Simple Living

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Recently I read an article in a well-known archery magazine entitled, “The Art of Selling.” The writer had interviewed two local people from our area in preparation for his article. One of the people he interviewed was a local salesman from an archery shop. There was something in this section that caught my attention. “Part of his customer base is Mennonites from the surrounding farming community. Due to their religious beliefs, they do not own or drive automobiles. The Mennonites are avid hunters and archers who desire the latest equipment and upgrade often.” I do not wish to, in any way, cast a negative light on the particular group of Mennonites and what they stand for when it comes to simple living.
What stood out to me in this article was the inconsistency of simple living. But as I reflected on my life and yes, the church that I am a part of, I realized that it is a universal problem to be inconsistent in this area. We may stand firm in one area, but regulate it very little, if at all, in another area. Simplicity is a doctrine that is taught in the Bible; therefore, as God’s people, we must stand firm. But what principles should guide us when we buy a house, a vehicle, clothing, electronics, etc.?
As Christians, we are strangers and pilgrims on this earth. The heroes of faith in Hebrews 11 confessed that they were “strangers and pilgrims.” They made it clear by their lives that this world was not their home. Verse 14 says, “For they that say such things declare plainly that they seek a country.” How do you suppose that they “declared plainly?” I believe it was in the choices they made. They made decisions that were in light of eternity, not the here and the now.
As Christians, we are to be content with what we have. “Let your conversation be without covetousness; and be content with such things as ye have” (Heb. 13:5).The word conversation in this verse means our manner of life. It is the way we live our lives from day to day. Or, we could say, we are known for this. Are we known as people that are content with what we have? Or are we known as people that always desire the latest equipment, upgrading often?
Simple living is a mark of separation. When we choose to follow Christ, there must be a separation from the world. When we follow Christ, our lives should automatically start looking different from the world. Many forms of separation should be found in a Christian’s life. We often talk about separation in dress and the way we speak. But did you ever take note of how your house compares to others in your neighborhood? Is it a mark of separation of God’s people? How about your vehicle? Are we inconsistent in some areas of simple living?
What separates the Christian from the non-Christian is who or what controls us. The non-Christian will make decisions based on his flesh and his pocket book or credit line. The Christian makes decisions based on the leading of the Holy Spirit living within him. Galatians 5 clearly lays out the two different driving factors. Does my life reflect a life that is driven by the flesh or by God’s Spirit living within me?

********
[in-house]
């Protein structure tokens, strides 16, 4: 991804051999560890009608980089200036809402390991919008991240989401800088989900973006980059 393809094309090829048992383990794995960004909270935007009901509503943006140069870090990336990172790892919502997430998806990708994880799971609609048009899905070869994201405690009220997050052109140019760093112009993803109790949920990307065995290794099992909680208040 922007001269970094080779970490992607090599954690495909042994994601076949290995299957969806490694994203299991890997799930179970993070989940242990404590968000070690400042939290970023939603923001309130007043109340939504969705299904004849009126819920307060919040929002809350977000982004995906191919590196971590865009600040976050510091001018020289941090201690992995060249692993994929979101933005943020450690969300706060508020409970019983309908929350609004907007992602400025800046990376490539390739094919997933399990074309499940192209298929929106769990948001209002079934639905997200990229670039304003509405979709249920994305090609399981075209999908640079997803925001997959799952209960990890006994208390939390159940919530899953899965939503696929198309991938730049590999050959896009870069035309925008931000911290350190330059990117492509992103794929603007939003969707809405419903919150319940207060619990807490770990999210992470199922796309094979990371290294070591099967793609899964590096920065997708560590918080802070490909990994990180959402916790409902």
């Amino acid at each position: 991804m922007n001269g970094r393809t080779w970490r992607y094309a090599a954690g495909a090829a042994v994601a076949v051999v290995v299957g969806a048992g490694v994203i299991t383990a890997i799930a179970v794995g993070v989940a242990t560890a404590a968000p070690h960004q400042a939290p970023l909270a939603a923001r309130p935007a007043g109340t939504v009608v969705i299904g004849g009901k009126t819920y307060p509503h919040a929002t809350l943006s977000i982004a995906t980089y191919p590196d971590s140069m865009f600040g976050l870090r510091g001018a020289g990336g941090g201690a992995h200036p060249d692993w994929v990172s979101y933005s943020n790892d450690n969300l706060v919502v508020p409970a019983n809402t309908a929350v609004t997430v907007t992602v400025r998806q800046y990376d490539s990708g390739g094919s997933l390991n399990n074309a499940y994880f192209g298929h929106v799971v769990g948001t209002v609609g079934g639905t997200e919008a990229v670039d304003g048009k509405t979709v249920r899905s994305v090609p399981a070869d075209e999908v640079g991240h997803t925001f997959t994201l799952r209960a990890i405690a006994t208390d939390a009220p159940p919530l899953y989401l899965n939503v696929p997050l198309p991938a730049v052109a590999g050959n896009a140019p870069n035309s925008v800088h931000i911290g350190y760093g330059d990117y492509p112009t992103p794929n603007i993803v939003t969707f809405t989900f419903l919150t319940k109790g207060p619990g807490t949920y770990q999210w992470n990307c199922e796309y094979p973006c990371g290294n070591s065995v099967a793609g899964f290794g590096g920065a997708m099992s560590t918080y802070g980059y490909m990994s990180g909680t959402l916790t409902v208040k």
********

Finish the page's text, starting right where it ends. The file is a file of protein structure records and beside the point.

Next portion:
As Christians, we are stewards of what God gives us. God created the world and all that is in it for His honor and glory. Do we live like we believe this? Do you pray before making a purchase to ask God what decision He wants you to make? How much money should we spend on our hobbies or upgrading to the latest cell phone or tablet? How many pairs of shoes and sweaters would God want us to have in our closet?
I believe that realizing and remembering that we are only stewards of what God gives us will lead to simple living.
We cannot love God and the world. First John 2:15b says, “If any man love the world, the love of the Father is not in him.” We cannot divide our hearts and give some to the world and some to God. Either it is in one place or the other. The love of our hearts is manifested in how we live our lives. If we love the world, we will fill our lives up with worldly things. If we love archery hunting, we will probably have the latest bow. If we love the flesh, we will tend to adorn ourselves with the latest fads and fashions. We will buy that beautiful sweater just because we look good in it even if we don’t need another sweater. If we love God, all those things are not a big deal to us anymore. The latest model will not be the drive for our next purchase; instead, it will be a need.
We can observe where our hearts are by what drives us. We need to ask ourselves these questions, “What is driving me? Where is my heart?”
Simple living takes humility. Our lives and our way of life should bring honor and glory to God. Simple living will do this. When we are not living simply, we draw attention to ourselves. We have a natural tendency to want to look good to others. This is pride.
Our lives should reflect Jesus Christ. They should bring Him honor and glory. Can the world see Jesus when they look at my life? Do they see a humble life that reflects Jesus as Lord of my life? May our simple way of living bring honor and glory to Him, the One that deserves it all.